$$\rm\, j = 3\:$$ yields $$\rm\:m = 14\$$ (link from Chandru = user9413).

$$\rm\ n = a\:p^k = 3\cdot 2^2$$ yields $$\rm\:m = k\:n + a\:p\:j = 24 + 6\:j,\ 2\nmid j\:.\:$$ So $$\rm\:j = 7\:\Rightarrow\:m = 66\:$$ (mixedmath).

• Great answer, as it shows not only why the argument doesn't work but also where it can work. – Ross Millikan Jul 21 '11 at 5:34
• this can be the best answer – Dinesh Jul 25 '11 at 18:10
• It is true for squarefree $n$ and there are counterexamples for all non-squarefree $n$. But which $m$ is it true for? For example $m=1$ or prime or a prime power or I think $m=6$ or $m=15$ or other products of two close primes. Which more are there? – Henry Jan 15 '17 at 13:40

Not quite. And here's why:

Note that $12 \not | \;66$. Also, $12 = 2^2 \cdot 3$ and $66 = 2 \cdot 3 \cdot 11$. But $12^{12} |\; 66^{66}$, because $66^{66}$ has 66 'different' factors of 2 and 66 'different' factors of 3, and $12^{12}$ has only 24 'different factors of 2 and 12 factors of 3.

So the fact that $a \not | \;\;b$ does not imply that $a^a \not |\; \; b^b$. And I think that was the content of your question, right?

• +1: Folks, thank you for your support, but I'm upvoting this. We were separated by only a handful of seconds, and I had less to type :-) – Jyrki Lahtonen Jul 20 '11 at 12:46
• @Jyrki: ah, well to the victor go the spoils. ;p Thank you - – davidlowryduda Jul 20 '11 at 16:24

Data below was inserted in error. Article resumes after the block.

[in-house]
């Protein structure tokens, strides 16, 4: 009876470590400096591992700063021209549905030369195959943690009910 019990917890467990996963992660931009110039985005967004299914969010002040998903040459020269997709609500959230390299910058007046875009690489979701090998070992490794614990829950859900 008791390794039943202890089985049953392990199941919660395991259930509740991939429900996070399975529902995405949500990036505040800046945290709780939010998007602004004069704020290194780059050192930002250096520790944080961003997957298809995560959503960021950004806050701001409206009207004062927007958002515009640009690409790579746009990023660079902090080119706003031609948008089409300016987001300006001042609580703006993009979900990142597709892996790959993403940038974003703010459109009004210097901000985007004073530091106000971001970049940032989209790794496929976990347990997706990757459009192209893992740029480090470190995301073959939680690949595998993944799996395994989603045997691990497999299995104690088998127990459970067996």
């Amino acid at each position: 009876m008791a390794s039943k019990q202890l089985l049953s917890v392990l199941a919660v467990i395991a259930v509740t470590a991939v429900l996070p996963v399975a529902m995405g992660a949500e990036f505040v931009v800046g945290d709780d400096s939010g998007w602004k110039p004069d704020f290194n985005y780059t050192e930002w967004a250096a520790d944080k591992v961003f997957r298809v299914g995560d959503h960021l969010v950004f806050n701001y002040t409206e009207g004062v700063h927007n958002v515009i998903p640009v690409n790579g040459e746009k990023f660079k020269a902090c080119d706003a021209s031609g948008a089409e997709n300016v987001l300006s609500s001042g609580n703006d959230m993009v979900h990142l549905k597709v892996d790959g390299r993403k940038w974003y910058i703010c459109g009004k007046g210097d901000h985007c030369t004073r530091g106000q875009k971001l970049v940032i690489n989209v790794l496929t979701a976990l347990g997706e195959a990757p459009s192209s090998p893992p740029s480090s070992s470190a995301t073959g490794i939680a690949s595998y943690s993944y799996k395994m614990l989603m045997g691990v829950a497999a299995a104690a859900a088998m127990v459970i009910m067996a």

Below are equivalent definitions of $\rm\ q\,$ squarefree. Yours is $(5)$.

Theorem $\$ Let $\rm\ 0 \ne q\in \mathbb Z\:.\ \$ The following are equivalent.

$(1)\rm\quad\ \ \ \, n^2\,|\ q\ \ \Rightarrow\ \ n\ |\ 1\qquad\$ for all $\rm\:\ n\in \mathbb Z$

$(2)\rm\quad\ \ \ \, n^2\, |\, qm^2 \!\Rightarrow n\ |\ m\qquad\!$ for all $\rm\: \ n,m\in \mathbb Z$

$(3)\rm\qquad\ q\ |\ n^2\ \Rightarrow\ q\ |\ n\qquad\$ for all $\rm\:\ n\in \mathbb Z$

$(4)\rm\qquad\ q\ |\ n^k\ \Rightarrow\ q\ |\ n\qquad\$ for all $\rm\:\ n\in \mathbb Z,\ k\in \mathbb N$

$(5)\rm\quad\:\ \: q^q\ |\ n^n\ \Rightarrow\ q\ |\ n\qquad\$ for all $\rm\:\ n\in \mathbb N,\$ for $\rm\ q > 0$

Proof $\ \: (1\Rightarrow 2)\rm\:\ \$ Canceling $\rm\:(n,m)^2\:$ from LHS of $(2)\:$ we may assume w.l.o.g. that $\rm\:(n,m)\:=\:1.\$ By  Euclid's Lemma $\rm\: n^2\, |\, qm^2\: \Rightarrow\ n^2\: |\: q\ \Rightarrow\ n\:|\:1\ \Rightarrow\ n\:|\:m$

$(2\Rightarrow 3)\rm\quad q\ |\ n^2\ \Rightarrow\ q^2\ |\ qn^2\ \Rightarrow\ q\ |\ n$

$(3\Rightarrow 4)\rm\quad k \ge 2\ \Rightarrow\ k \le 2\:(k-1)\$ so $\rm\:\ q\ |\ n^k\ |\ (n^{k-1})^2\ \Rightarrow\ q\ |\ n^{k-1}\:\ldots\:\Rightarrow\ q\ |\ n$

$(4\Rightarrow 5)\rm\quad q\ |\ q^q\ |\ n^n\ \Rightarrow\ q\ |\ n$

$(5\Rightarrow 1)\:$ via $\:\lnot\: 1\Rightarrow\lnot\: 5.\$ By $\rm\:\lnot 1,\,\ q\: =\: ab^2,\:\ b\nmid 1.\:$ Put $\rm\ n = abc\:$ for $\rm\:c\:$ as below.

$\rm\qquad\ \ \ q\ |\ (ab)^2\ \Rightarrow\ q^{\:q}\ |\ (ab)^{2\:q}\ |\ (abc)^{abc}\! = n^n\quad\ \ for\ all \:\ c\:\ with\ \ abc > 2\:q$

Since $\rm\ b\nmid 1\ \Rightarrow\ q\nmid ab,\:$ we may choose $\rm\:c\:$ so that also $\rm\ q\nmid abc,\$ e.g. $\rm\:\ c\equiv 1\,\ (mod\ q)$

• Wow, that's pretty thorough. Many thanks! – Carolus Jul 27 '11 at 17:14

Here is another example taken from this link $$4^{4} \mid 14^{14} \quad \text{but} \ 4 \nmid 14$$